By Marc Jampole
Money has always been based on faith, even when it was theoretically convertible to gold or another precious metal. Throughout history, governments and economies have sometimes used gold, silver or copper as money, putting their faith in the value of these metals to others. But sometimes they have also used beads or shells or anything that can be counted, stored and transported without deterioration. It would be unwise, for example, to use raspberries as currency, because they spoil so quickly.
A better name for money is “currency,” because the word contains a definition of what money does—allows objects and services to flow without encumbrance between people and organizations. The current of these goods and services—their exchange from person to person—would be much harder if there weren’t some easy thing to count, handle and transfer to serve as a medium of exchange. I can’t negotiate with the supermarket, dry cleaner and bus driver to have them take something I’ve written in return for groceries, cleaning services and in-town transportation. They will take my money, though, and fortunately other companies will pay me the same to write articles, commercials, brochures, blog entries and websites. Multiply my situation millions upon millions of times and you’ll see how much we as a society depend on having currency. Money is the lowest common denominator of exchange value.
Currency creates value relationships between different items. A loaf of bread may cost three dollars and a ticket to a first-run movie may cost twelve dollars, meaning that theoretically a movie ticket is worth four loaves of bread, except during a famine when four tickets to the movie might not even be tradable for a single slice of bread.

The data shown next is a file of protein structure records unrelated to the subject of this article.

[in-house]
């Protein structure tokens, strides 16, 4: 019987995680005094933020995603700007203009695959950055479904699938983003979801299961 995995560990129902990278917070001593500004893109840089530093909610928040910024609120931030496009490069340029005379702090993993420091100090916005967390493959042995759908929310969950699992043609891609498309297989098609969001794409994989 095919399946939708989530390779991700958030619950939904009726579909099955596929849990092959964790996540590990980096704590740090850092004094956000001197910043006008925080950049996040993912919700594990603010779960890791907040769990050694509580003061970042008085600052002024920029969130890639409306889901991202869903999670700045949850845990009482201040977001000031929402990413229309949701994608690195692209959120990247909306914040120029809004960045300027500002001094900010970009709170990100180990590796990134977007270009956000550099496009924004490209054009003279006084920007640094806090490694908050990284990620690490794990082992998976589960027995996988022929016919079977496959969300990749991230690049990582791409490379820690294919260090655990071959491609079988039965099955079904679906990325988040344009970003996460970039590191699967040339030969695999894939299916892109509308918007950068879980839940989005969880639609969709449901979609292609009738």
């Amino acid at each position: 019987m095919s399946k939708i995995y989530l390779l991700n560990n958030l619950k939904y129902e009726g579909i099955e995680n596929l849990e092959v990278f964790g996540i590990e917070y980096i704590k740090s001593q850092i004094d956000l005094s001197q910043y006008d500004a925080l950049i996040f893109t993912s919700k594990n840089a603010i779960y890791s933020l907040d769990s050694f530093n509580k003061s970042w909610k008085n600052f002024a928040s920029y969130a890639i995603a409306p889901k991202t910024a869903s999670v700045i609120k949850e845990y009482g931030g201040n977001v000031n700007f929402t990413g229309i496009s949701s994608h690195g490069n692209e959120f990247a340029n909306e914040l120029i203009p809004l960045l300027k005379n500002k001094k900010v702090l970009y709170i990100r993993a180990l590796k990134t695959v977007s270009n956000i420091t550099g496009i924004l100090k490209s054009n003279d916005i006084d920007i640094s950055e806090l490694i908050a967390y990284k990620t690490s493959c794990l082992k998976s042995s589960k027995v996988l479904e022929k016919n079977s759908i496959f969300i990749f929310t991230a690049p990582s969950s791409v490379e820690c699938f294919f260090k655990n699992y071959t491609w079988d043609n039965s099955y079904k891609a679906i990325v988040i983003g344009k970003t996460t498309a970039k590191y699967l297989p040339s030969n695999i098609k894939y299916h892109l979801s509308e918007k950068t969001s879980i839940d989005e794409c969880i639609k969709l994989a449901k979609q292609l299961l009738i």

In using money, we engage in an act of faith—faith that what we accept will have just about the same value when we want to spend it. Usually governments issue currency and our faith in the currency reflects are faith in the government and the economy it controls.
Having more than one kind of currency issued by more than one source by definition creates a value relationship between the different currencies, similar to the value relation between all products and services. Any value relationship is subject to change. For example, the euro, which serves as currency for 23 countries, may be worth $1.40 one month and $1.25 another. Political and economic events and decisions can affect the relationship between two currencies, just as it can affect the relationship between specific goods and services.
Without money, it’s impossible to conceive of any kind of complex economy. And yet only our collective faith in any specific type of money will enable us—society—to use it. If we didn’t believe that it would be accepted as exchange value by others, it would have no value to anyone.
Which is why anyone who invested even one dime in bitcoins was and is a fool.